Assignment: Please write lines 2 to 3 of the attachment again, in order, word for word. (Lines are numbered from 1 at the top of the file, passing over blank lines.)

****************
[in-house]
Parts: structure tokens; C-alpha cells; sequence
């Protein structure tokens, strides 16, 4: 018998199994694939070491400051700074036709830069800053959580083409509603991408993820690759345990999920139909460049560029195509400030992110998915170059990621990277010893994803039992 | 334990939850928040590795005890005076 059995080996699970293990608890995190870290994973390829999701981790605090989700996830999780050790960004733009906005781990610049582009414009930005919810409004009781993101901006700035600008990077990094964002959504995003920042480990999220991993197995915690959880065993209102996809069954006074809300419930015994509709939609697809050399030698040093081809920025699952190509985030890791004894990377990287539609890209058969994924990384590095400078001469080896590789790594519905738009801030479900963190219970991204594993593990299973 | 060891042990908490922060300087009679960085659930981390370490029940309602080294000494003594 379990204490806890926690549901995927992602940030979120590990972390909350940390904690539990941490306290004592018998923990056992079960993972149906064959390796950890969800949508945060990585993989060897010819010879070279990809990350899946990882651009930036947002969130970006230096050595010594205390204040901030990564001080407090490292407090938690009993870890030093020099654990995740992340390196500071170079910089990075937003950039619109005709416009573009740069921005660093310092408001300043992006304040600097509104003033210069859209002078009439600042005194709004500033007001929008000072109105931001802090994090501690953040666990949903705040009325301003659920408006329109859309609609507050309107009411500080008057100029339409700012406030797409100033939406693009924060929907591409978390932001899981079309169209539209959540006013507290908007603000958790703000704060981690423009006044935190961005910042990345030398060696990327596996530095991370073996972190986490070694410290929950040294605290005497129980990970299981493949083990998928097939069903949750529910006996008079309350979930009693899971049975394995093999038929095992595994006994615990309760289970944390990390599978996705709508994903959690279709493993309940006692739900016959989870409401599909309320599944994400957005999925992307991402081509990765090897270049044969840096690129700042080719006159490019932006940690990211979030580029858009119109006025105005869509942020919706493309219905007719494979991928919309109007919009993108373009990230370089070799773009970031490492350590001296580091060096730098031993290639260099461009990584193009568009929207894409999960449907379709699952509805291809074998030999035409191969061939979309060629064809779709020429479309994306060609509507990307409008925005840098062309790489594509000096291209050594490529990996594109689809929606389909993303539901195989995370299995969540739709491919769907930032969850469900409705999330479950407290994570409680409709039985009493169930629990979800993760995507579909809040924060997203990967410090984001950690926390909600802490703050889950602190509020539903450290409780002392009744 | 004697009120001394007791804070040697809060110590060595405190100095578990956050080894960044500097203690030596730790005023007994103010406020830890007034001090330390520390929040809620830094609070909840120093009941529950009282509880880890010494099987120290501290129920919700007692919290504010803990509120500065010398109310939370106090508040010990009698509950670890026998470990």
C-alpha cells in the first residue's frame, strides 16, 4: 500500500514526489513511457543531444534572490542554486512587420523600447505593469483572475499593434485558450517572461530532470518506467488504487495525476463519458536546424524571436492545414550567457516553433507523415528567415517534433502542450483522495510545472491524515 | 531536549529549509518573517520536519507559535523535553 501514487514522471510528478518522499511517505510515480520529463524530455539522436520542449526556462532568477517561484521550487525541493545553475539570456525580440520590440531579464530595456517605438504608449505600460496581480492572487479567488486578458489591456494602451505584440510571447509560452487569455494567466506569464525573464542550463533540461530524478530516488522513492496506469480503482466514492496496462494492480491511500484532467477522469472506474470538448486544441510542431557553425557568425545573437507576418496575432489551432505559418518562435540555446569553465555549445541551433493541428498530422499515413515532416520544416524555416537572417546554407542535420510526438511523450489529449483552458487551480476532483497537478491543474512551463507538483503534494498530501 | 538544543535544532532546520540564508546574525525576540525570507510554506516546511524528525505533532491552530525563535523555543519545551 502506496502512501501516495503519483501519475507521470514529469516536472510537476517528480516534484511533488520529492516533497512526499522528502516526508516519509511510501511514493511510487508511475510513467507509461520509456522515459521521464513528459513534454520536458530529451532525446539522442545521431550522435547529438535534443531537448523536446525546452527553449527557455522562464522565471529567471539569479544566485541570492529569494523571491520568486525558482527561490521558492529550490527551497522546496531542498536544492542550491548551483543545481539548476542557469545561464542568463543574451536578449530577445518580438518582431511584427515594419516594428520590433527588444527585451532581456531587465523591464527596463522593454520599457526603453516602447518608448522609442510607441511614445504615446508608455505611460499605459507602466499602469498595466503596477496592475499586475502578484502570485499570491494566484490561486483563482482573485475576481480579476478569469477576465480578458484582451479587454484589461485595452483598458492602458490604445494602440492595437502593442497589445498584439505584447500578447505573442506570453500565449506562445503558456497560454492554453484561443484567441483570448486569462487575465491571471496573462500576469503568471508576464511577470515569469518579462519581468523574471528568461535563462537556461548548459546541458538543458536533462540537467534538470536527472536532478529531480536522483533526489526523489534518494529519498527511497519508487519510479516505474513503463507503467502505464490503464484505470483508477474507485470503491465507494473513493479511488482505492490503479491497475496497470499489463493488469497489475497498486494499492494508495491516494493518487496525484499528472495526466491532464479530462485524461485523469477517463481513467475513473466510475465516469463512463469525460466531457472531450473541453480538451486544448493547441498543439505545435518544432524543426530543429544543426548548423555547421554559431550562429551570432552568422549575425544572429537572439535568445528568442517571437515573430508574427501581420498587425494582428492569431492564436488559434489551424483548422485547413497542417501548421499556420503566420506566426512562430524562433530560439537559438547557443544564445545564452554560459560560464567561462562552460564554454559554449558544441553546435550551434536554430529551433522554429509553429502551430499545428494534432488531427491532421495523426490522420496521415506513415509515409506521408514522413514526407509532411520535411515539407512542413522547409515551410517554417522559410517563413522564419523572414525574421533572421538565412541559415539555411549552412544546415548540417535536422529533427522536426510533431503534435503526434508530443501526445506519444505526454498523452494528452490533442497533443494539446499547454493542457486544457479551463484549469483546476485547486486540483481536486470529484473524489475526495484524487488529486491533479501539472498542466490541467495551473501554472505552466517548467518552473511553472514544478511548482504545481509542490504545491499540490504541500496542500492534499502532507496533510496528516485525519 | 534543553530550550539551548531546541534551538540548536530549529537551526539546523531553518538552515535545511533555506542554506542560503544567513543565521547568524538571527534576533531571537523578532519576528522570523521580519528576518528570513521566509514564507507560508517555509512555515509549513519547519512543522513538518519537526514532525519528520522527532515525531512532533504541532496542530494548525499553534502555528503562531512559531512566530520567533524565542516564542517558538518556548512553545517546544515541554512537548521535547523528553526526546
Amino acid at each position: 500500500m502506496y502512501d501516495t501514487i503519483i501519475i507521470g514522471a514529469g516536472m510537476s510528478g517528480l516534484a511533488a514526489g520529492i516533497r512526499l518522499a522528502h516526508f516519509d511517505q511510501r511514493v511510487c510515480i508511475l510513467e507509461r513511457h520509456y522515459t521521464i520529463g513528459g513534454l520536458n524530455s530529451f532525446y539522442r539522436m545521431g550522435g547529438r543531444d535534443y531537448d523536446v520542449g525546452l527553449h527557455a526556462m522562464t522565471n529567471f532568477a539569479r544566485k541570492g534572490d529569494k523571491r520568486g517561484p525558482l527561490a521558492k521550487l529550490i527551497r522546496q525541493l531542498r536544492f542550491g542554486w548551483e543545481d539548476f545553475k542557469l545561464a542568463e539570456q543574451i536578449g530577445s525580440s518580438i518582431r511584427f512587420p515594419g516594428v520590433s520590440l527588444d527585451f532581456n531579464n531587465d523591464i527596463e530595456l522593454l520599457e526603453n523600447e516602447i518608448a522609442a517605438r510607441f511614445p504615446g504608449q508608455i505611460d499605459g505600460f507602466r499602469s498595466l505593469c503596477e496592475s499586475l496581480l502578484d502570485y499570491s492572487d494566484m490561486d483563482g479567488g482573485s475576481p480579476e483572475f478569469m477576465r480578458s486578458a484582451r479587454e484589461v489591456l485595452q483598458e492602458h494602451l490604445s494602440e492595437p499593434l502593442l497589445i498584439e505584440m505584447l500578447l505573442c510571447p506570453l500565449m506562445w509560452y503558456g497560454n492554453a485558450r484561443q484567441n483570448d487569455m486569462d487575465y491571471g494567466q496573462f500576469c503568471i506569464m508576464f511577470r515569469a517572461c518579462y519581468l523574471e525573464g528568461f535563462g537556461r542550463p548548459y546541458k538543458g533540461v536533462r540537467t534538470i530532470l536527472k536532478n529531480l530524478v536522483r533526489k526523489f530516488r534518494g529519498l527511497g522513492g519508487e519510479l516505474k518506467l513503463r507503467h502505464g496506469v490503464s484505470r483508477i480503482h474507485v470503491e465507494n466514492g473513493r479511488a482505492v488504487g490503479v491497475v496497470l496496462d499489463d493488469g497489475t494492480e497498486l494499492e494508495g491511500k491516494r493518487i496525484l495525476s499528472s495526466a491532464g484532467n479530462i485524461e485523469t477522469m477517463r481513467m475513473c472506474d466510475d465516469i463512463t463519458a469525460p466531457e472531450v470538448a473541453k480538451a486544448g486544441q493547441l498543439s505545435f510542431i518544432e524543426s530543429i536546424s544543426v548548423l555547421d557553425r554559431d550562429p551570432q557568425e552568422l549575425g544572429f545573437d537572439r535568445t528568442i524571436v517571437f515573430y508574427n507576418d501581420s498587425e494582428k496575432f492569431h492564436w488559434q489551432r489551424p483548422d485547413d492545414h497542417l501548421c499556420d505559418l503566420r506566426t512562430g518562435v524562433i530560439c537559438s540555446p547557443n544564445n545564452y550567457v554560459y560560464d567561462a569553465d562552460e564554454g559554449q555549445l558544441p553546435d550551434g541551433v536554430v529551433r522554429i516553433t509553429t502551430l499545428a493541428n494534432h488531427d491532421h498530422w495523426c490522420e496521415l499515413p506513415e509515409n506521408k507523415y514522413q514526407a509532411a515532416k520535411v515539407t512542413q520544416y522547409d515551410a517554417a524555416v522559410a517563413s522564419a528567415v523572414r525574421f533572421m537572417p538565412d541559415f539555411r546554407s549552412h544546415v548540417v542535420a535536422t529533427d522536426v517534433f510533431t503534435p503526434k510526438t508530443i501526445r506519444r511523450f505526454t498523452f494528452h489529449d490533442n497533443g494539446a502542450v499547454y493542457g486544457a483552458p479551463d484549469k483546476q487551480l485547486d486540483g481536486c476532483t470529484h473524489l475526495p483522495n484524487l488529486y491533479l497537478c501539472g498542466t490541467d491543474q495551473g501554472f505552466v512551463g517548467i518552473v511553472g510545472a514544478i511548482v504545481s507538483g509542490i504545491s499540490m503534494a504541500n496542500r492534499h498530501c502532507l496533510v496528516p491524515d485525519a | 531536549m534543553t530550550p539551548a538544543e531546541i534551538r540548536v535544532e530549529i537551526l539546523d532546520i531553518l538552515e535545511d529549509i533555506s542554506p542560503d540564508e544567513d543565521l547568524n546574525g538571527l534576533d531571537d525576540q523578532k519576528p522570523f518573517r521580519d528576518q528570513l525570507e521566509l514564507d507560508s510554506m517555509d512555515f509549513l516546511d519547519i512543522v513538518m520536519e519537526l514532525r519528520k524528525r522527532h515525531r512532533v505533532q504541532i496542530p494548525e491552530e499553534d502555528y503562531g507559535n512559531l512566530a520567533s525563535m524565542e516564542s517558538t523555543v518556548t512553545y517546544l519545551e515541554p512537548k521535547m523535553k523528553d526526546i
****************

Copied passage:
Parts: structure tokens; C-alpha cells; sequence
């Protein structure tokens, strides 16, 4: 018998199994694939070491400051700074036709830069800053959580083409509603991408993820690759345990999920139909460049560029195509400030992110998915170059990621990277010893994803039992 | 334990939850928040590795005890005076 059995080996699970293990608890995190870290994973390829999701981790605090989700996830999780050790960004733009906005781990610049582009414009930005919810409004009781993101901006700035600008990077990094964002959504995003920042480990999220991993197995915690959880065993209102996809069954006074809300419930015994509709939609697809050399030698040093081809920025699952190509985030890791004894990377990287539609890209058969994924990384590095400078001469080896590789790594519905738009801030479900963190219970991204594993593990299973 | 060891042990908490922060300087009679960085659930981390370490029940309602080294000494003594 379990204490806890926690549901995927992602940030979120590990972390909350940390904690539990941490306290004592018998923990056992079960993972149906064959390796950890969800949508945060990585993989060897010819010879070279990809990350899946990882651009930036947002969130970006230096050595010594205390204040901030990564001080407090490292407090938690009993870890030093020099654990995740992340390196500071170079910089990075937003950039619109005709416009573009740069921005660093310092408001300043992006304040600097509104003033210069859209002078009439600042005194709004500033007001929008000072109105931001802090994090501690953040666990949903705040009325301003659920408006329109859309609609507050309107009411500080008057100029339409700012406030797409100033939406693009924060929907591409978390932001899981079309169209539209959540006013507290908007603000958790703000704060981690423009006044935190961005910042990345030398060696990327596996530095991370073996972190986490070694410290929950040294605290005497129980990970299981493949083990998928097939069903949750529910006996008079309350979930009693899971049975394995093999038929095992595994006994615990309760289970944390990390599978996705709508994903959690279709493993309940006692739900016959989870409401599909309320599944994400957005999925992307991402081509990765090897270049044969840096690129700042080719006159490019932006940690990211979030580029858009119109006025105005869509942020919706493309219905007719494979991928919309109007919009993108373009990230370089070799773009970031490492350590001296580091060096730098031993290639260099461009990584193009568009929207894409999960449907379709699952509805291809074998030999035409191969061939979309060629064809779709020429479309994306060609509507990307409008925005840098062309790489594509000096291209050594490529990996594109689809929606389909993303539901195989995370299995969540739709491919769907930032969850469900409705999330479950407290994570409680409709039985009493169930629990979800993760995507579909809040924060997203990967410090984001950690926390909600802490703050889950602190509020539903450290409780002392009744 | 004697009120001394007791804070040697809060110590060595405190100095578990956050080894960044500097203690030596730790005023007994103010406020830890007034001090330390520390929040809620830094609070909840120093009941529950009282509880880890010494099987120290501290129920919700007692919290504010803990509120500065010398109310939370106090508040010990009698509950670890026998470990």